Frequently Asked Questions

Why are you called Estate Stewards?

Both words in our company name have great meaning to us.

“Estate” describes the total of a person’s assets, their legal rights and entitlements to property of any kind, less any liabilities. This estate needs to be cared for, administered, and managed and preserved, throughout a person’s lifetime, and afterwards.

“Steward” refers to someone who is responsible for the assets of another. It implies a fiduciary role which is the highest standard of responsibility – to act first and foremost in a client’s best interests.  This is a standard that clients expect, but is not a standard required of most investment and estate advisors in Canada – who are often conflicted through their fee or commission compensation methodology.

We feel that our company name describes us and our service level very well.

Why is there a Need?

We see the challenges families were facing: insufficient planning, ill-equipped family members and friends in the roles, and family members moving to out of province or country.

How Does Estate Stewards Fill this Need?

The range of services that have been developed is the culmination of many years of observing the gaps and challenges in estate planning and settlement services in Canada and abroad and adopting best practises.  We asked different people who had been attorneys and/or executors, whether or not they would play that role again and most said “No” – due to the stress, the amount of time it took, and the impact on family relationships. Then, we put ourselves in the situation of a typical individual, someone who has found out that they need to do estate planning or have had an estate responsibility thrust upon them. We concluded that a one stop solution would be ideal, acting in the role of attorney or executor, or agent of those parties. The interested parties would have one point of contact, instead of trying to link all of the different professionals together themselves and have the tools and structures in place to facilitate seamless communication. 

Don’t Banks and Trust Companies Offer This Service?

Most of the major banks do provide estate services, however, the feedback we’ve received is that these institutions tend to be impersonal and inflexible to deal with, and the fees are surprisingly high.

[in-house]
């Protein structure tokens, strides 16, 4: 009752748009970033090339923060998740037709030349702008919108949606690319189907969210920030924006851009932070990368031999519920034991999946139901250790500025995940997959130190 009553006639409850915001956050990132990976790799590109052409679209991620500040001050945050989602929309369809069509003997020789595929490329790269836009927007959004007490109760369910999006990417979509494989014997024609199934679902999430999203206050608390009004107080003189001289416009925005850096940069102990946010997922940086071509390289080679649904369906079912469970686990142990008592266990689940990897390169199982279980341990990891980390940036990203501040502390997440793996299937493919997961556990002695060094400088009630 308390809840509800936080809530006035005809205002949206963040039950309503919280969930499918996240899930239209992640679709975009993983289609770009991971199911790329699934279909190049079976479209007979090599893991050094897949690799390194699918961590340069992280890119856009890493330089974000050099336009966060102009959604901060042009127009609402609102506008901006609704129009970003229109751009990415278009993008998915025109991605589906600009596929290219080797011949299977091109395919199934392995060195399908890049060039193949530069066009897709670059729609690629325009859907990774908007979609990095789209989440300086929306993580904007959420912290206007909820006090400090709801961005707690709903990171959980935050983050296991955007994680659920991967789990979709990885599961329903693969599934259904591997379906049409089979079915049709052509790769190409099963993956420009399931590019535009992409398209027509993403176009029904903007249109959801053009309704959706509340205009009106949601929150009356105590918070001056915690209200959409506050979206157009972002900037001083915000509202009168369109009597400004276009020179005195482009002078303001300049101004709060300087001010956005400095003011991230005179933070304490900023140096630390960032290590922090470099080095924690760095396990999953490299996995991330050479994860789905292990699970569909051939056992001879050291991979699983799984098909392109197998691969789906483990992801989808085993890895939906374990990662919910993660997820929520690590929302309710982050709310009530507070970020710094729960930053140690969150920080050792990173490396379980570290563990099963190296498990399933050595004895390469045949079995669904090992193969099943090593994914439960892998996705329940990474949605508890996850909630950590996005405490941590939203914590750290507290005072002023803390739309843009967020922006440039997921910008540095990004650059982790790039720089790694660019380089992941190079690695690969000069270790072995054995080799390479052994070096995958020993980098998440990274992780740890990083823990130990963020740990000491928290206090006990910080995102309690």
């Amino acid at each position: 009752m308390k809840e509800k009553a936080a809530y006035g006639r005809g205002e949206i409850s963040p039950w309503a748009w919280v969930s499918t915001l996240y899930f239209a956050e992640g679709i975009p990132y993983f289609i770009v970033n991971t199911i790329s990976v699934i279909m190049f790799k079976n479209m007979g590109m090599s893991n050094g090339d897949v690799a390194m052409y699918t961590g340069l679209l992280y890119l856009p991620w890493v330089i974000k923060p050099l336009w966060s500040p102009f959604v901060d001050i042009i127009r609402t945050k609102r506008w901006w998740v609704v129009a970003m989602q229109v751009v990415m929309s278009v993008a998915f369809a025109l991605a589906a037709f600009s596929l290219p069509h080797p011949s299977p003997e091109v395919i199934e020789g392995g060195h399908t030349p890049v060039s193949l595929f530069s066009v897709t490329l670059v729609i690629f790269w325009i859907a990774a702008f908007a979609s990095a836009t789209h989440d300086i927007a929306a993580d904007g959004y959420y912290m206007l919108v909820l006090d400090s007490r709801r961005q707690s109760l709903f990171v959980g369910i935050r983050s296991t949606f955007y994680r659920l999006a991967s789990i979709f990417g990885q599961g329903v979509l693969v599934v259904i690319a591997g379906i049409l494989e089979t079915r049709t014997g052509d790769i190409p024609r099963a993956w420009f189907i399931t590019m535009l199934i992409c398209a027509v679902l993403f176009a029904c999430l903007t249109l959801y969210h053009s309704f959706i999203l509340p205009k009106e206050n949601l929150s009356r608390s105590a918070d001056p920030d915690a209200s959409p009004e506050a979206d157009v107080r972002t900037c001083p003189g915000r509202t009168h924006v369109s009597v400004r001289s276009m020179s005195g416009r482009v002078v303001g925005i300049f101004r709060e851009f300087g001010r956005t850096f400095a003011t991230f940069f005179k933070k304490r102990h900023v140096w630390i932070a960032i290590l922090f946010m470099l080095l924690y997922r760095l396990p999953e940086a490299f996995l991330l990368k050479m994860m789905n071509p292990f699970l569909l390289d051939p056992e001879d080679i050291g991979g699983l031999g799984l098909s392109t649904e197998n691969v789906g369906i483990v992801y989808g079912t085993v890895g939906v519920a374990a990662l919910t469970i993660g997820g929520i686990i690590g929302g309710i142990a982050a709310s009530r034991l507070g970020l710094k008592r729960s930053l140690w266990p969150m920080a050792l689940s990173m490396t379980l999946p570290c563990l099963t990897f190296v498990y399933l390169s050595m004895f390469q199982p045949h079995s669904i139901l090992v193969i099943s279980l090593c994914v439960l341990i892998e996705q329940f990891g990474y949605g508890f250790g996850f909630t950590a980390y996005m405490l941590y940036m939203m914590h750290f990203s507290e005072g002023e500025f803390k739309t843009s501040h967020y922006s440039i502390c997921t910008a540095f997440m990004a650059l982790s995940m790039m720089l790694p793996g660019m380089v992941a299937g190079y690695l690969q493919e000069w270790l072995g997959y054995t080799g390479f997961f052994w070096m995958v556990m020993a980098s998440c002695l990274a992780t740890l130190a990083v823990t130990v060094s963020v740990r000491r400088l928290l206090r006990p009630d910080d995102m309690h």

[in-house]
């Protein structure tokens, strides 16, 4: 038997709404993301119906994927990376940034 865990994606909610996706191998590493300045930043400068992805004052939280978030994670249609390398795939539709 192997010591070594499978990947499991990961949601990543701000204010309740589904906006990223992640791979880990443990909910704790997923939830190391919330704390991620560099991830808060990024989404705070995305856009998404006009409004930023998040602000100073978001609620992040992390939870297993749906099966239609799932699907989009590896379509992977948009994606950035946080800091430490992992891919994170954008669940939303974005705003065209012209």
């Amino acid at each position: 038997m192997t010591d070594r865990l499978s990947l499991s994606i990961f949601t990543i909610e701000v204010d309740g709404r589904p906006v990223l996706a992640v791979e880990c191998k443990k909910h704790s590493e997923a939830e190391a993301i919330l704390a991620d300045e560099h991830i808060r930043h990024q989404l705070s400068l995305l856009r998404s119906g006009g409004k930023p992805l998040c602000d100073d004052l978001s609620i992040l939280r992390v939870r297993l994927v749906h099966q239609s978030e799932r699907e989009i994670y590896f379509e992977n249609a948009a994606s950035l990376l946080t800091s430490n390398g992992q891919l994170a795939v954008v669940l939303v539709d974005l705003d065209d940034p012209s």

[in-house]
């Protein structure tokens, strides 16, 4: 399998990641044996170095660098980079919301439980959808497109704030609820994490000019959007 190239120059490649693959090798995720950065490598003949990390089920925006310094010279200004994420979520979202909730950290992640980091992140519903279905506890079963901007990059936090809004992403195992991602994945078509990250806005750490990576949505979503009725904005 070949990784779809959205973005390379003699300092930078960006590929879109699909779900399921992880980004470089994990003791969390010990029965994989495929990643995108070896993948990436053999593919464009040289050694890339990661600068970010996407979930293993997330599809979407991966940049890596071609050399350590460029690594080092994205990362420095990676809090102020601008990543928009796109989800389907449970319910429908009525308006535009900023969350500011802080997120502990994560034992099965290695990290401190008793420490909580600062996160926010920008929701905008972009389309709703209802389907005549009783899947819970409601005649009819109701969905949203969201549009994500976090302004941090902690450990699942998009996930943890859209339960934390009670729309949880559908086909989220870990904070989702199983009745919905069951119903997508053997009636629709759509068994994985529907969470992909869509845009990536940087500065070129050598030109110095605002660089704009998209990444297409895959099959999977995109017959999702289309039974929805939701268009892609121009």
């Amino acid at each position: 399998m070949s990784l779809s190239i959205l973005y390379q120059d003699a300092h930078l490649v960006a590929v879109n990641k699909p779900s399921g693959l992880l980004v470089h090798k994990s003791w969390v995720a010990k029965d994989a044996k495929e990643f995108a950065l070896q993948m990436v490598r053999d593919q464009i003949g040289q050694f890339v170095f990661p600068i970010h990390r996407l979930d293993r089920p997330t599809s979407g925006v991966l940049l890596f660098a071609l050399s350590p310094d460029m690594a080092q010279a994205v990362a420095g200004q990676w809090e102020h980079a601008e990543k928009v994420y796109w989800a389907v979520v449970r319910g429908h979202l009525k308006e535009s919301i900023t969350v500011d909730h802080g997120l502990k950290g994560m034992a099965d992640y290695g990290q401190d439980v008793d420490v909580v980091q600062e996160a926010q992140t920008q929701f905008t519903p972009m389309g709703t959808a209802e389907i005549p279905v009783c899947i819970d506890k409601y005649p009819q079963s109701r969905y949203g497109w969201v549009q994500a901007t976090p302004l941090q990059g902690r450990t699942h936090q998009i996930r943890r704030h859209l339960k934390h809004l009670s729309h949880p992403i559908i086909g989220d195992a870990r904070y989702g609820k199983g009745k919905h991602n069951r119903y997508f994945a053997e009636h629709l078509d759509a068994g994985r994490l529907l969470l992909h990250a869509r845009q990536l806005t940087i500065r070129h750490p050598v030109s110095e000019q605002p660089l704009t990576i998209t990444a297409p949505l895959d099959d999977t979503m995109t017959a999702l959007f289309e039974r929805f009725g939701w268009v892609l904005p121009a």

How is Estate Stewards Different?

At Estate Stewards, we dedicate one person to be the point of contact for the individual(s) whose estate is being planned now and your heirs in the future.  This person coordinates the professional team required to meet the unique needs of each client.  In this way you and your heirs will feel more in control of the process. Our fees are transparent and typically noticeably less than other alternatives, leaving more money available for you and your beneficiaries with the confidence that your funds are held with a large financial institution.

We ensure that our services are customized to meet your needs by providing a complimentary Initial Assessment And Evaluation. 

Wouldn’t the Family Lawyer or Accountant Help Out?

We work very closely with your family lawyer, so that the wishes stated in the will are carried out. But most lawyers do not specialize in estates. We also work closely with the family accountant, since they have a good understanding of the finances involved. But, again, most accountants do not focus on estate work.  Consequently, we find that there is an important role for us, to help the executor and the family.

Should you not have your owned preferred lawyer or accountant, we can fill the need with our trusted team of advisors.

What about the Financial Advisor Playing this Role?

Generally, registered financial advisors are not permitted by regulations to serve as powers of attorney or executors – or provide agent services for that matter. But if your financial advisor knows the family’s background very well, we work closely with the advisor so that the estate is handled appropriately. Again, this brings peace of mind to the family.

What is the Difference Between Having an Attorney and Being an Executor?

An Attorney for Property deals with financial matters and is only valid while the individual is alive. The role of a person who is appointed as an executor only becomes effective after someone has died.

Often, the person chosen to be the attorney for property is also named in the will as the Executor

Are Both of These Roles Really Needed?

A power of attorney for property could actually last far longer than being an executor, since a power of attorney is vitally important if a person is incapacitated in some way, and this situation could carry on for many years.

At Estate Stewards, we can provide both of these roles – as an  attorney right away, so that the planning and management of the assets is cared for immediately, and then later on, as an Executor or the agent for the Executor.

When, Ideally, Should the Process Start

We believe that the more thoughtful the plan, the better the result — and thoughtful plans take time. So, we recommend that individuals contact us to begin the estate planning process early. To save on taxes and other considerations, it may be more appropriate to transfer part of their wealth earlier in life than they think, and this transfer can only be done after there is a thorough understanding of the wishes of the individual.

We try to reduce the number of times individuals will say “If only I had thought of doing that beforehand… .” So the earlier we start the conversation, the better — better for the individual, and better for the family.

How Do Others Feel About Your Service?

Virtually everyone we have worked with has said “your services were vital to achieving our estate goals.” So, we feel that we can really be of help.

10 Four Seasons Place, Suite 401
Toronto, Ontario M9B 6H7

T: (905) 891-6051 ext. 1
Email: info@estatestewards.com

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